Foreign experts voiced their concerns over China’s recent actions in the East Vietnam Sea during an ongoing international conference on cooperation, security, and development in the waterway in Hanoi.
Greg Poling, director of the Asia Maritime Transparency Initiative at the U.S.-based Center for Strategic and International Studies (CSIS), stated at the conference that the most important development in the East Vietnam Sea over the last year has been the growth in the number of China Coast Guard and maritime militia vessels China has deployed to Vietnam’s Truong Sa (Spratly) archipelago, the Vietnam News Agency reported.
Poling was speaking at the opening session of the “11th [East Vietnam Sea] International Conference” – a forum held to discuss the current state of affairs in the East Vietnam Sea and identify the threats, risks, and opportunities in the waterway in the context of establishing regional peace and stability.
The Chinese ships currently patrolling the entirety of the illicit ‘nine-dash line’ are becoming increasingly aggressive in their harassment of Southeast Asian nations’ attempt to carry out legal initiatives in the region, including oil and gas work, fishing, and the resupply of their maritime outposts, he said.
“If the situation continues, it will soon be too risky for regional actors to engage in any normal activity without Chinese participation,” he was quoted as saying by the state media.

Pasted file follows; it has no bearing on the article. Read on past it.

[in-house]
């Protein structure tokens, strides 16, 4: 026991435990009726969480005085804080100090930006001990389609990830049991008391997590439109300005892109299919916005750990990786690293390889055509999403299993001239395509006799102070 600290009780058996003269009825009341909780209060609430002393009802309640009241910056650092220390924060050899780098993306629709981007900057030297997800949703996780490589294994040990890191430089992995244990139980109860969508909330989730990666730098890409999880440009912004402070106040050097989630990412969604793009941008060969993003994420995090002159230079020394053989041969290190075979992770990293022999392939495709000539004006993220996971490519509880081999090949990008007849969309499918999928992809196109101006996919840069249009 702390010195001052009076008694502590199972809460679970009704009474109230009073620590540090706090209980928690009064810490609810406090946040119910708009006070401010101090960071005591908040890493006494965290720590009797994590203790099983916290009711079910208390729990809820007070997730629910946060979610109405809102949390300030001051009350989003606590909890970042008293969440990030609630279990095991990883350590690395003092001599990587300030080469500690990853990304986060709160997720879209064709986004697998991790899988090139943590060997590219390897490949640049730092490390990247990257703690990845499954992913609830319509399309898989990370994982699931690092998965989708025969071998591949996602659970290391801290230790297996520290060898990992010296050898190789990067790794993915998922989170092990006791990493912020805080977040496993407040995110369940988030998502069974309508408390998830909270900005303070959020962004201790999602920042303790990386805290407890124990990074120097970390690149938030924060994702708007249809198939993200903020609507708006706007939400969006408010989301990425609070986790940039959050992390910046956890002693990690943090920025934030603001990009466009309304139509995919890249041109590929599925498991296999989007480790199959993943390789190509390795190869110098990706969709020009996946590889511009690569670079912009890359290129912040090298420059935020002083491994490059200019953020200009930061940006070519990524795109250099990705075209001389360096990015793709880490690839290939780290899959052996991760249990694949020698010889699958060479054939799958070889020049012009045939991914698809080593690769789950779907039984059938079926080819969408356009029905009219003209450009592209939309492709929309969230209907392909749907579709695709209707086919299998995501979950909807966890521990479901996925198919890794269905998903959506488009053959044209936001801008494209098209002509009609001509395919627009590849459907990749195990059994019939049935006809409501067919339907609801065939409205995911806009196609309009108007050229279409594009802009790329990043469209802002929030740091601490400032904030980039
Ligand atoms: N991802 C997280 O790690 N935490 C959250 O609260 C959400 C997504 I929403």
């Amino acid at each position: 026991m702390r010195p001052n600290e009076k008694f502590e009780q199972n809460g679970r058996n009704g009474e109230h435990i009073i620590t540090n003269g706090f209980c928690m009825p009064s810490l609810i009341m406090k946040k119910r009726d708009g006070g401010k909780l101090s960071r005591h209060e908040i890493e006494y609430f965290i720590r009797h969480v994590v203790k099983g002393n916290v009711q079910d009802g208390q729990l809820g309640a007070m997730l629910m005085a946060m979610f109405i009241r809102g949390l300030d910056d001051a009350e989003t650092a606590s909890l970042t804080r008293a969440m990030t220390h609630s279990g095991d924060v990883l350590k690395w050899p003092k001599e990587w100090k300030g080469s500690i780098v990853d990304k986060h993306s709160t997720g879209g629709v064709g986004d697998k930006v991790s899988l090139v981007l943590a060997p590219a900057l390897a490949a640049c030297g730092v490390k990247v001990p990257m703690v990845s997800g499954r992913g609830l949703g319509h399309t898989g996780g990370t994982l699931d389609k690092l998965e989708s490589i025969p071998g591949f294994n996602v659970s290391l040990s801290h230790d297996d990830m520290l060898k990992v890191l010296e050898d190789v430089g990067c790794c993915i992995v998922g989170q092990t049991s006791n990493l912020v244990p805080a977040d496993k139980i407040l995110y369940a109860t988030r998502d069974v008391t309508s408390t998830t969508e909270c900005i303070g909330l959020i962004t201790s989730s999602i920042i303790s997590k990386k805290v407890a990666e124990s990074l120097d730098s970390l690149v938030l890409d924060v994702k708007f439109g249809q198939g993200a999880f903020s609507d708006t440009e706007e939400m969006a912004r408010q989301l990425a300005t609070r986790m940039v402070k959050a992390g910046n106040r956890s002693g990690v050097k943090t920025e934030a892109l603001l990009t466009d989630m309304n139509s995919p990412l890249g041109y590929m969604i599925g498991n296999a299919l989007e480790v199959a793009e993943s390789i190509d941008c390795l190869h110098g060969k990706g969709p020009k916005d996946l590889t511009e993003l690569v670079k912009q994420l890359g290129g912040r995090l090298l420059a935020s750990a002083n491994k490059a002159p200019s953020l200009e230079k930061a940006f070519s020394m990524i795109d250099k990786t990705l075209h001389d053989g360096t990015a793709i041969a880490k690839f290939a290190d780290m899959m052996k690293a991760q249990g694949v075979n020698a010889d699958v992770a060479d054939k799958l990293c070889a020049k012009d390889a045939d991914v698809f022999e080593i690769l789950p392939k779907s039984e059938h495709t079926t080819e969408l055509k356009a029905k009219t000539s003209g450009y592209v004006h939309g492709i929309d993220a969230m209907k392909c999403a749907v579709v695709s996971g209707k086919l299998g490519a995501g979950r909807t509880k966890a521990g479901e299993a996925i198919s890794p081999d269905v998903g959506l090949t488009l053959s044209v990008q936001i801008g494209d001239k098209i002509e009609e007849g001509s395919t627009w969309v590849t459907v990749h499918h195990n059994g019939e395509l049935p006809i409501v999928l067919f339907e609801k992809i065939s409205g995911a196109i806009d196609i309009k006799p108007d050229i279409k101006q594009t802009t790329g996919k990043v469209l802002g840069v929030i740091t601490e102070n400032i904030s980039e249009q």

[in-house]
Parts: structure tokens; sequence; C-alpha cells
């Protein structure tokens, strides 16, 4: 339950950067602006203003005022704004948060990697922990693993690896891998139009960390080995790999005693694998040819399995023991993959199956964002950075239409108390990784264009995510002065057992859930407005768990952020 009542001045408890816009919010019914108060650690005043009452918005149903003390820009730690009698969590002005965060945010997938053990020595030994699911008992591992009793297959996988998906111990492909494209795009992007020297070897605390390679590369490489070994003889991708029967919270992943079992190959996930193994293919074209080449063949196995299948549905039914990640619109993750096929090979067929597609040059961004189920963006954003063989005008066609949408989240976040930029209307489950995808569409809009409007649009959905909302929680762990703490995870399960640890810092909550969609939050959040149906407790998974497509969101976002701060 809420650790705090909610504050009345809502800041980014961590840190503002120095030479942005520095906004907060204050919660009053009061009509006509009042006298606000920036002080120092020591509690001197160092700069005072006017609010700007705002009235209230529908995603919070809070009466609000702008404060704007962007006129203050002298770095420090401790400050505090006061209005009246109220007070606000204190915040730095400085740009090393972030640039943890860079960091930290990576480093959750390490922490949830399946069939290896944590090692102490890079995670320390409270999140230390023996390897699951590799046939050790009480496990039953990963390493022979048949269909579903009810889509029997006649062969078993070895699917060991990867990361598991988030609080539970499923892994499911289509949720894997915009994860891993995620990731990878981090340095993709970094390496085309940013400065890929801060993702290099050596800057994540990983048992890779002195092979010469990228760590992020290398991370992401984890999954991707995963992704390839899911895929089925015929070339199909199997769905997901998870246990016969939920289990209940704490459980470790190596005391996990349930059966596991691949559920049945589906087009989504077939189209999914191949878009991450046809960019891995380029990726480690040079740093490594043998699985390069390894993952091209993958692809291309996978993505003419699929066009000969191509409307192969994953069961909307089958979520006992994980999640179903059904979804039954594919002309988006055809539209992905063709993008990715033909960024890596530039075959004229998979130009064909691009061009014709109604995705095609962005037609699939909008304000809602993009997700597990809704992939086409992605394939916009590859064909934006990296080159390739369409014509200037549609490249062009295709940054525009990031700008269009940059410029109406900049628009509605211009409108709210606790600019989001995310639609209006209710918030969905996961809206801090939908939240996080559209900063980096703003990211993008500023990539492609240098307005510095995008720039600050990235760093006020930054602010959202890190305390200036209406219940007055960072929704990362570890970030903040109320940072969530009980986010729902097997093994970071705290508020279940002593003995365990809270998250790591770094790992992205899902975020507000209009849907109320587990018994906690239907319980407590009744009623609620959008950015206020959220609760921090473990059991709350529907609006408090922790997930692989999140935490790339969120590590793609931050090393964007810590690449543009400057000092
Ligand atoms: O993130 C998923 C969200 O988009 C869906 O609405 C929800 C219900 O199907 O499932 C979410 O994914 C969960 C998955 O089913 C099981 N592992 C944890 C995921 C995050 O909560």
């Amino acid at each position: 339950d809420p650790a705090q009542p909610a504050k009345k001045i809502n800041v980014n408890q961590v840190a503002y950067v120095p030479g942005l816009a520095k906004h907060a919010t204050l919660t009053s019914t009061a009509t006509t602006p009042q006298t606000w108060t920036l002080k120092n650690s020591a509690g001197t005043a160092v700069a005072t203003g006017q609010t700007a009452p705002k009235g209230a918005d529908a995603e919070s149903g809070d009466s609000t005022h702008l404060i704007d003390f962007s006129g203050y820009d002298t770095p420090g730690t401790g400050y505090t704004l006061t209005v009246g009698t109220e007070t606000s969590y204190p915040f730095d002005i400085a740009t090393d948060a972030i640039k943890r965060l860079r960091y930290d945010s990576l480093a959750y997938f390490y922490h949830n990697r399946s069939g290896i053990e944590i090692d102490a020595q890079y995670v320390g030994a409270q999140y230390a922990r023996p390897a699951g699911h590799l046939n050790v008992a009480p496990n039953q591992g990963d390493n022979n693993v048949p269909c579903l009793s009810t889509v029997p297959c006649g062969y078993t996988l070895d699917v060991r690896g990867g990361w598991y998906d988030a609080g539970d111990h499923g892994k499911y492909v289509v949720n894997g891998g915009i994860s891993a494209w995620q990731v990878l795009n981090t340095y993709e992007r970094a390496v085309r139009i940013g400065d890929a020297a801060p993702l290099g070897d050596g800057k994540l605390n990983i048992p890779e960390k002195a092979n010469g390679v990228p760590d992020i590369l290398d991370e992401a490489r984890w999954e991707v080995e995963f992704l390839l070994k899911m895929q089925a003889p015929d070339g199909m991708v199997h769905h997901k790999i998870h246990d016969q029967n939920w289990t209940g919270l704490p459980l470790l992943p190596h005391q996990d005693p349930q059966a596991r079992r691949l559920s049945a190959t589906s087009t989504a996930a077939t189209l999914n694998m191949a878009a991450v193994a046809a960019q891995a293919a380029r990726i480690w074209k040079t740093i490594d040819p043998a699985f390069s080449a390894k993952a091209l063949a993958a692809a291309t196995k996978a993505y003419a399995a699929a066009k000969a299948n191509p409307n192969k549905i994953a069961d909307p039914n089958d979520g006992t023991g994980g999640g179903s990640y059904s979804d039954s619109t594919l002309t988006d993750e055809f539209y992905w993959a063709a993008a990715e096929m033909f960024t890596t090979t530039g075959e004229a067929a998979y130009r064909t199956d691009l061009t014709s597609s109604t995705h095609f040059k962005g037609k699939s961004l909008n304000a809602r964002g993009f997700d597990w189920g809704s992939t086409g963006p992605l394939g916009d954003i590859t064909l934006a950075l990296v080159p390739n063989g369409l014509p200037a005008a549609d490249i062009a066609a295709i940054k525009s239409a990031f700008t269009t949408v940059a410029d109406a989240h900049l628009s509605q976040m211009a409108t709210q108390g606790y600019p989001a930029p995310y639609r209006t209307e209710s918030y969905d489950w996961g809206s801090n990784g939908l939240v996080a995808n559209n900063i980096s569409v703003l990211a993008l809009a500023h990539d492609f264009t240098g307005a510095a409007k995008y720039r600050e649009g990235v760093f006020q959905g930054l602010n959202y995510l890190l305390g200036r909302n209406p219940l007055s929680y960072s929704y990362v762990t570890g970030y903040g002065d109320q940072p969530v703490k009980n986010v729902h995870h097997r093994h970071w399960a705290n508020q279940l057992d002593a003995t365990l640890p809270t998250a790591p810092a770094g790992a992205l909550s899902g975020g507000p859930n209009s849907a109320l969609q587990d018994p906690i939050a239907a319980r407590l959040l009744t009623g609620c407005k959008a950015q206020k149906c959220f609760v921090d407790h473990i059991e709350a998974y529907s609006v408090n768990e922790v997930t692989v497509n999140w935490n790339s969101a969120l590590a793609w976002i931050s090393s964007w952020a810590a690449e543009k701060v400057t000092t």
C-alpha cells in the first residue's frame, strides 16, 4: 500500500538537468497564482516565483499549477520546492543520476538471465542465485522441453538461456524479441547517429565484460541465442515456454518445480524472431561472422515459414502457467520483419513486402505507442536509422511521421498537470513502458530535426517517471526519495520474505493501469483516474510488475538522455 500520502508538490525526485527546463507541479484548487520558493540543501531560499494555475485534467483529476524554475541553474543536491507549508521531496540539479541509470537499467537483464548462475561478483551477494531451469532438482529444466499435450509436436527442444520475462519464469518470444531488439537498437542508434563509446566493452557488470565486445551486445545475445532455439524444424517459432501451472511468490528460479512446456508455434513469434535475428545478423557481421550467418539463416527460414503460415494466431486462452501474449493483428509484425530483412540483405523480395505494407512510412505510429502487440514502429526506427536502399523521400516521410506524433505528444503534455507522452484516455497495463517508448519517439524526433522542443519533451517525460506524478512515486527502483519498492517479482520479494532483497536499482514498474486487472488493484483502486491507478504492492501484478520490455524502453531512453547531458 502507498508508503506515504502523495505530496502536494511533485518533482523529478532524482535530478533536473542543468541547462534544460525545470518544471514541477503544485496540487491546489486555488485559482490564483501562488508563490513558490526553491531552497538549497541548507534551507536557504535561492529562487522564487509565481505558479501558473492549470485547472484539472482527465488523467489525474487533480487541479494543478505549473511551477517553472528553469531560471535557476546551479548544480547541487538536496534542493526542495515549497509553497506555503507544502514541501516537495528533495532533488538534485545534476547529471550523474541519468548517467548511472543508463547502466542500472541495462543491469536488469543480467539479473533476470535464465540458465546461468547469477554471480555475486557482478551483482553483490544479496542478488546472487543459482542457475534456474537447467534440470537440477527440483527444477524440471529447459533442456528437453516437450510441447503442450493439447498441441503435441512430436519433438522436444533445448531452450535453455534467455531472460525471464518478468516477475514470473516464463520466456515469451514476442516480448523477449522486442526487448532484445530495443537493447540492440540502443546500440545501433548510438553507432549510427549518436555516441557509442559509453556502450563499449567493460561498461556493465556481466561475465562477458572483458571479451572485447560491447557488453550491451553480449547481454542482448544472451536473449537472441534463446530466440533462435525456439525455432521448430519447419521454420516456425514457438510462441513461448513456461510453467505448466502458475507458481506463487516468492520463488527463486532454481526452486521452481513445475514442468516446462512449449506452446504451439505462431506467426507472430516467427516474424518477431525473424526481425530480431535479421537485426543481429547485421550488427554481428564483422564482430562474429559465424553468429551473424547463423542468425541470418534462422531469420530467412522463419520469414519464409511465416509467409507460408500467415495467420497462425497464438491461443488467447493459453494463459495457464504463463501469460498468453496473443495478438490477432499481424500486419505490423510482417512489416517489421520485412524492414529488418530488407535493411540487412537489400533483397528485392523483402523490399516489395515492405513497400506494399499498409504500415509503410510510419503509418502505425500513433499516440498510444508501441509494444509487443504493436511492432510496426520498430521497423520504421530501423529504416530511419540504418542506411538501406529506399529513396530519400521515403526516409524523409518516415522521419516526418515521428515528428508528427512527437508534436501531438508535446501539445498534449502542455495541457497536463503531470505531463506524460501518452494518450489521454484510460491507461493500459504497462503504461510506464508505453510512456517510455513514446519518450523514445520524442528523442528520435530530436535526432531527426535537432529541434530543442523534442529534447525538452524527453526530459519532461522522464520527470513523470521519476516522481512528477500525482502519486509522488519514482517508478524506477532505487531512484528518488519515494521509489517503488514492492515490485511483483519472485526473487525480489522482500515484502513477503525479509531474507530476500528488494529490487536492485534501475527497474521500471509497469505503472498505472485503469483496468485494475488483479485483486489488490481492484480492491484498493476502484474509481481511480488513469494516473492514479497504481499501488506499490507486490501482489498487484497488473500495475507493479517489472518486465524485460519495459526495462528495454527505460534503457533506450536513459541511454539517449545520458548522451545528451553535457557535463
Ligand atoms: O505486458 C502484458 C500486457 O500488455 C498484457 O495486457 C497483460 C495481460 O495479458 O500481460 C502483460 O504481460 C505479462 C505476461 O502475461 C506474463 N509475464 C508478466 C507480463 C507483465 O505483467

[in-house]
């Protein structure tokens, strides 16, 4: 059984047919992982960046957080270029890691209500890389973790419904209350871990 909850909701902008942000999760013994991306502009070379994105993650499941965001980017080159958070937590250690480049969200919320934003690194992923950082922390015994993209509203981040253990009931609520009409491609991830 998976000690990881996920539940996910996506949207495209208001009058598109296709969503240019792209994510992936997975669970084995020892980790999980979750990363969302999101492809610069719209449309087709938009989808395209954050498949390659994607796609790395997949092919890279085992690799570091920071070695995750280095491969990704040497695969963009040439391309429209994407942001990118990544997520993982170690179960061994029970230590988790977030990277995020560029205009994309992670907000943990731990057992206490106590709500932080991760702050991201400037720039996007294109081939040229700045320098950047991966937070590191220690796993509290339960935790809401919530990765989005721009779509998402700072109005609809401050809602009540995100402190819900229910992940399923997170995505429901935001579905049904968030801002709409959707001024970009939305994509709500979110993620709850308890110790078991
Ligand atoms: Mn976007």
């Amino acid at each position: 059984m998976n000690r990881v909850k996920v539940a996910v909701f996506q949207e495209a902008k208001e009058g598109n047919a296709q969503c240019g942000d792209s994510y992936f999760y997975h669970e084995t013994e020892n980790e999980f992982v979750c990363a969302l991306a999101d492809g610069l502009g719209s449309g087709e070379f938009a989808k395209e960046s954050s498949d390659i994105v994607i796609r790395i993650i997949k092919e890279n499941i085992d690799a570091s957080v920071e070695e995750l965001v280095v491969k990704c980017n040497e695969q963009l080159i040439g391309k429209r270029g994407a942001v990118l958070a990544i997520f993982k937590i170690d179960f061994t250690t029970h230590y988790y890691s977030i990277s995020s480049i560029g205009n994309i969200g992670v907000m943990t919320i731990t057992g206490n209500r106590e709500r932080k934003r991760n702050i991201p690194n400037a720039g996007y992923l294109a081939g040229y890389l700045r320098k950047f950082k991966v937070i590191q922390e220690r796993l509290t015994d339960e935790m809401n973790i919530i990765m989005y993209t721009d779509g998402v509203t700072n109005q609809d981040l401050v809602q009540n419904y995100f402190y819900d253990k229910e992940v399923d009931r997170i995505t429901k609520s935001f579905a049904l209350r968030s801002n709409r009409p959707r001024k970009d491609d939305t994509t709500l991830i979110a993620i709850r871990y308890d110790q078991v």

The ‘nine-dash line’ is an arbitrary demarcation line used by the Chinese to illustrate Beijing’s illegal and unilaterally declared claims to vast expanses of the East Vietnam Sea, including large swathes of Vietnam’s Continental Shelf.
Beijing continues to challenge rules-based order in the area by building artificial islands with military facilities and weapons systems, drilling for oil and gas, and chasing its Southeast Asian neighbors’ fishing vessels from waters where they have the rights to fish in accordance with the United Nations Convention on the Law of the Sea (UNCLOS), said Dr. Nicola Casarini from the Istituto Affari Internazionali of Italy.
Casarini was speaking at the conference’s second session titled “Competing Visions” – a discussion focused on examining the importance of the East Vietnam Sea in various countries’ strategies and regional visions.
The European Union is scaling up its security engagement in and with Asia, in line with the EU Global Strategy’s objective to support a rules-based international order, Casarini said.
Participants at the conference the East Vietnam Sea’s connection with major regional players’ security and economic prosperity, as well as the differences and similarities in their interests and approaches to the waters.
The goal was to better understand the nature of regional countries’ cooperation and competition over relevant issues, both in the present and in the future.
The panelists were also asked to examine the East Vietnam Sea from the perspectives of their own countries’ policies and strategies relating to interactions with China and other East Vietnam Sea stakeholder nations, particularly in the context of Beijing’s Belt and Road Initiative and the United States’ Free and Open Indo-Pacific concept.
The 11th meeting of the annual East Vietnam Sea conference is being jointly organized on November 6-7 by the Diplomatic Academy of Vietnam (DAV), the Foundation for East Sea Studies (FESS), and the Vietnam Lawyers Association (VLA).
More than 50 speakers and approximately 250 officials, scholars, and diplomats from Vietnam and abroad are taking part in the conference.
Since its first edition in 2009, the conference has become one of the most prominent gatherings of leading experts to discuss maritime security, international law, marine economic development, and marine ecology.